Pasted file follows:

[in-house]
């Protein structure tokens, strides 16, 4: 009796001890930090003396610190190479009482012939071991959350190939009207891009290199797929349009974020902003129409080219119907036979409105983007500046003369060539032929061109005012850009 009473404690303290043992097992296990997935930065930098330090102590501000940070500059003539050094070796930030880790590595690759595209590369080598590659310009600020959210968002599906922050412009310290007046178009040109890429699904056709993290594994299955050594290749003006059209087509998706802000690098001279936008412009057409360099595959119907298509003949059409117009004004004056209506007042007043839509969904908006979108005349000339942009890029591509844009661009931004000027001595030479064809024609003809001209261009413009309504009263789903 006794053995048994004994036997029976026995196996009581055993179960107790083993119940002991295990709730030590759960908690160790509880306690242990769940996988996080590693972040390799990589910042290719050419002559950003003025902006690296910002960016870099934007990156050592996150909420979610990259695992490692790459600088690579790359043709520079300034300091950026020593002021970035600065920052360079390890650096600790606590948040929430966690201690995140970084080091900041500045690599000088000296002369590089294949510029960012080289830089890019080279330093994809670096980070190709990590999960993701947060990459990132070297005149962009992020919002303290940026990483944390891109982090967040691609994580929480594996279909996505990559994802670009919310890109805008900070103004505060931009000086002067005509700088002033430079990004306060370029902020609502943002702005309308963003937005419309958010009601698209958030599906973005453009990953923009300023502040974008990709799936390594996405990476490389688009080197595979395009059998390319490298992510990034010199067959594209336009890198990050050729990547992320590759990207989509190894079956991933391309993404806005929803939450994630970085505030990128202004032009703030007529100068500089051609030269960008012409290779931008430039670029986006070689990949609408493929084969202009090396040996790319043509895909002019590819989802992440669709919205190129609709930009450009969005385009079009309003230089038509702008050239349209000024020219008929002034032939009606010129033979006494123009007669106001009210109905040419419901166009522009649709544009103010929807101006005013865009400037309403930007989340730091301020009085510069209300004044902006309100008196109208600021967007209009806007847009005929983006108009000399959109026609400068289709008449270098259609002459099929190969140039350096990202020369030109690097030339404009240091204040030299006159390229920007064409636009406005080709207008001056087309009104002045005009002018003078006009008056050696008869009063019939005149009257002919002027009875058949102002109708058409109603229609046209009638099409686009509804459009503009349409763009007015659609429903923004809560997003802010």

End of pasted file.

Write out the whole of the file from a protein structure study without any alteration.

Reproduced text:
[in-house]
């Protein structure tokens, strides 16, 4: 009796001890930090003396610190190479009482012939071991959350190939009207891009290199797929349009974020902003129409080219119907036979409105983007500046003369060539032929061109005012850009 009473404690303290043992097992296990997935930065930098330090102590501000940070500059003539050094070796930030880790590595690759595209590369080598590659310009600020959210968002599906922050412009310290007046178009040109890429699904056709993290594994299955050594290749003006059209087509998706802000690098001279936008412009057409360099595959119907298509003949059409117009004004004056209506007042007043839509969904908006979108005349000339942009890029591509844009661009931004000027001595030479064809024609003809001209261009413009309504009263789903 006794053995048994004994036997029976026995196996009581055993179960107790083993119940002991295990709730030590759960908690160790509880306690242990769940996988996080590693972040390799990589910042290719050419002559950003003025902006690296910002960016870099934007990156050592996150909420979610990259695992490692790459600088690579790359043709520079300034300091950026020593002021970035600065920052360079390890650096600790606590948040929430966690201690995140970084080091900041500045690599000088000296002369590089294949510029960012080289830089890019080279330093994809670096980070190709990590999960993701947060990459990132070297005149962009992020919002303290940026990483944390891109982090967040691609994580929480594996279909996505990559994802670009919310890109805008900070103004505060931009000086002067005509700088002033430079990004306060370029902020609502943002702005309308963003937005419309958010009601698209958030599906973005453009990953923009300023502040974008990709799936390594996405990476490389688009080197595979395009059998390319490298992510990034010199067959594209336009890198990050050729990547992320590759990207989509190894079956991933391309993404806005929803939450994630970085505030990128202004032009703030007529100068500089051609030269960008012409290779931008430039670029986006070689990949609408493929084969202009090396040996790319043509895909002019590819989802992440669709919205190129609709930009450009969005385009079009309003230089038509702008050239349209000024020219008929002034032939009606010129033979006494123009007669106001009210109905040419419901166009522009649709544009103010929807101006005013865009400037309403930007989340730091301020009085510069209300004044902006309100008196109208600021967007209009806007847009005929983006108009000399959109026609400068289709008449270098259609002459099929190969140039350096990202020369030109690097030339404009240091204040030299006159390229920007064409636009406005080709207008001056087309009104002045005009002018003078006009008056050696008869009063019939005149009257002919002027009875058949102002109708058409109603229609046209009638099409686009509804459009503009349409763009007015659609429903923004809560997003802010």